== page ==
My father was not a demonstrative man. Raised by cold and distant parents, virtually on his own from the age of thirteen, he learned early on to be self-sufficient and contained. He rarely exhibited anger (though, believe me, we kids got him there on occasion) but also rarely did he exhibit overt love or tenderness. He was gentle while being stern, but he never doted on us, and thus he was particularly hard to read.
On one particularly sunny day in my early adolescence, I was consumed with the suspicion that I’d disappointed my father. I had really screwed up at something — though today I can’t remember what it might have been —and I was sure this failure removed every chance that I might someday make my father proud. Trembling, I stood before him, the sun hot upon my hair, my brow bound by worry, and confessed my fear. In answer, he said:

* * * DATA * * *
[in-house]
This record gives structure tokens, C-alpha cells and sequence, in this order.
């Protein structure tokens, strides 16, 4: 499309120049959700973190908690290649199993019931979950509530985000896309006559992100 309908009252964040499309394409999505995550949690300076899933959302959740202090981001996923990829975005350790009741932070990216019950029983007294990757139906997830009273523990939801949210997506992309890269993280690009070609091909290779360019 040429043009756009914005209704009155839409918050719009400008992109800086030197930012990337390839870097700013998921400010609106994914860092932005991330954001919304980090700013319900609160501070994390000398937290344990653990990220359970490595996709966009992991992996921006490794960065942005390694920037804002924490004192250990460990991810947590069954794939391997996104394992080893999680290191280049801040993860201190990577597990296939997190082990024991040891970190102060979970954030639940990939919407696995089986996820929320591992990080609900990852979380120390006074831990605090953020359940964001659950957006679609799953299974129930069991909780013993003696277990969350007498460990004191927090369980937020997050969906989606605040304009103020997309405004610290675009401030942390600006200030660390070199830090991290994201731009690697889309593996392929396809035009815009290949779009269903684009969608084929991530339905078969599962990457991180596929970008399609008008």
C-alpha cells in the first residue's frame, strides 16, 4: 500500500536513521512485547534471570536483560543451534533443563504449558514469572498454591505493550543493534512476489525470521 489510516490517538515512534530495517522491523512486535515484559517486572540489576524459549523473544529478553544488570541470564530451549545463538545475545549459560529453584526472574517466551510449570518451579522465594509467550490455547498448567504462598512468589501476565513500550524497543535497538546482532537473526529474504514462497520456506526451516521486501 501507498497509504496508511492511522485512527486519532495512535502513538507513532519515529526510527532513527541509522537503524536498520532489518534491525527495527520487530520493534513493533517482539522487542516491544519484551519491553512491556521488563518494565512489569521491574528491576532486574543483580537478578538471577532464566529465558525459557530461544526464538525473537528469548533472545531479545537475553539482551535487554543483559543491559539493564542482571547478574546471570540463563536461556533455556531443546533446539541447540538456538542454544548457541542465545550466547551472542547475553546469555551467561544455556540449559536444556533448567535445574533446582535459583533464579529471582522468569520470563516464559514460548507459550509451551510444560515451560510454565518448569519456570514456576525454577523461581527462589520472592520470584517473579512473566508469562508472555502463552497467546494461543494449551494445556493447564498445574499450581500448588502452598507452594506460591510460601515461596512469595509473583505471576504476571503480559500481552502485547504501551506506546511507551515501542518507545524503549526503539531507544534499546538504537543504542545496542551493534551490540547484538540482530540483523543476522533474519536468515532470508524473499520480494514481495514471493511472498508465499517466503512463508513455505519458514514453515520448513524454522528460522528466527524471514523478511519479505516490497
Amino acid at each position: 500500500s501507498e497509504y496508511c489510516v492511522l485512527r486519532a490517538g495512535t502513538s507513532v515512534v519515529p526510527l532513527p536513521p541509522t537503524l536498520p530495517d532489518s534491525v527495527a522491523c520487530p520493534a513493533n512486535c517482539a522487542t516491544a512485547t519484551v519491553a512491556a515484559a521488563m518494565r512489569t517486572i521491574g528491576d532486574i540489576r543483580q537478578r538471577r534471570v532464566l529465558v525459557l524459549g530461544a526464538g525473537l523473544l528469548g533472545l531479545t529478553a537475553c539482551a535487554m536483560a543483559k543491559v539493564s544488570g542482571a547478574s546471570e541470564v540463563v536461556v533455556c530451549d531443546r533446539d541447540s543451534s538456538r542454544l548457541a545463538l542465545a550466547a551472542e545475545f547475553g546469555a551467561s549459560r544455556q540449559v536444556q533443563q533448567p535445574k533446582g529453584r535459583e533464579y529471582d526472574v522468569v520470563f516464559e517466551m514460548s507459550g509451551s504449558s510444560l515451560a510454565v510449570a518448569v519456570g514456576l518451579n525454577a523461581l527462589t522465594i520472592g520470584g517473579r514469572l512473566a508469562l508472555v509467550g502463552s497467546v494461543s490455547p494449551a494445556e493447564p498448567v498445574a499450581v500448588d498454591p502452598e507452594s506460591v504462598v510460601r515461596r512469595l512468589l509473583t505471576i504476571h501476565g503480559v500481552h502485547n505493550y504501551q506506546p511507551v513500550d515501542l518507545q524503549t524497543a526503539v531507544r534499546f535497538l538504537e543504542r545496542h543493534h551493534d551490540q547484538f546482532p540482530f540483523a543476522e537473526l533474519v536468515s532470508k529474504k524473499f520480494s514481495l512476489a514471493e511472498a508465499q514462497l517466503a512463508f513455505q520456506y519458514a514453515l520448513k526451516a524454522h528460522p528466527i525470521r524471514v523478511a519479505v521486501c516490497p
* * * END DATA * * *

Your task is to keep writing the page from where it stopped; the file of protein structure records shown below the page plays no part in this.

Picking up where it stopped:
“Don’t worry about the level of your accomplishments. Just be happy. As long as you’re happy, I’m happy”
The immediate release these words provided was so profound that they stuck in my psyche. They told me that neither by my successes nor by my failures would my father take my measure. At times, I have forgotten this lesson and worried if I’ve failed him, but eventually I do remember and in doing so I realize that doubting his approval is the one thing most likely to displease him.